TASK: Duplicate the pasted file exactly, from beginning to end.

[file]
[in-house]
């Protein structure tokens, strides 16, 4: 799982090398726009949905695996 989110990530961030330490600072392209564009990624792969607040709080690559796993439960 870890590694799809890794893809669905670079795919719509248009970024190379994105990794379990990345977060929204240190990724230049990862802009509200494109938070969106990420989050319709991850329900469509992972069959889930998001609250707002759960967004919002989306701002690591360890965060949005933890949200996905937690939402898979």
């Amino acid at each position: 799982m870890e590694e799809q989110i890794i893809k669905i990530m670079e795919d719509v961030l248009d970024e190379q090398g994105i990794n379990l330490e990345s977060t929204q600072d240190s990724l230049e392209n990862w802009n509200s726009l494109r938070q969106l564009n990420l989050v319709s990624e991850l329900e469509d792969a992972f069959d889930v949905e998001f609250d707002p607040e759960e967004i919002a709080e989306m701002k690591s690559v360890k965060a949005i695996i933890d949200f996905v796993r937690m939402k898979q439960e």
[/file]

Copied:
[in-house]
């Protein structure tokens, strides 16, 4: 799982090398726009949905695996 989110990530961030330490600072392209564009990624792969607040709080690559796993439960 870890590694799809890794893809669905670079795919719509248009970024190379994105990794379990990345977060929204240190990724230049990862802009509200494109938070969106990420989050319709991850329900469509992972069959889930998001609250707002759960967004919002989306701002690591360890965060949005933890949200996905937690939402898979």
């Amino acid at each position: 799982m870890e590694e799809q989110i890794i893809k669905i990530m670079e795919d719509v961030l248009d970024e190379q090398g994105i990794n379990l330490e990345s977060t929204q600072d240190s990724l230049e392209n990862w802009n509200s726009l494109r938070q969106l564009n990420l989050v319709s990624e991850l329900e469509d792969a992972f069959d889930v949905e998001f609250d707002p607040e759960e967004i919002a709080e989306m701002k690591s690559v360890k965060a949005i695996i933890d949200f996905v796993r937690m939402k898979q439960e």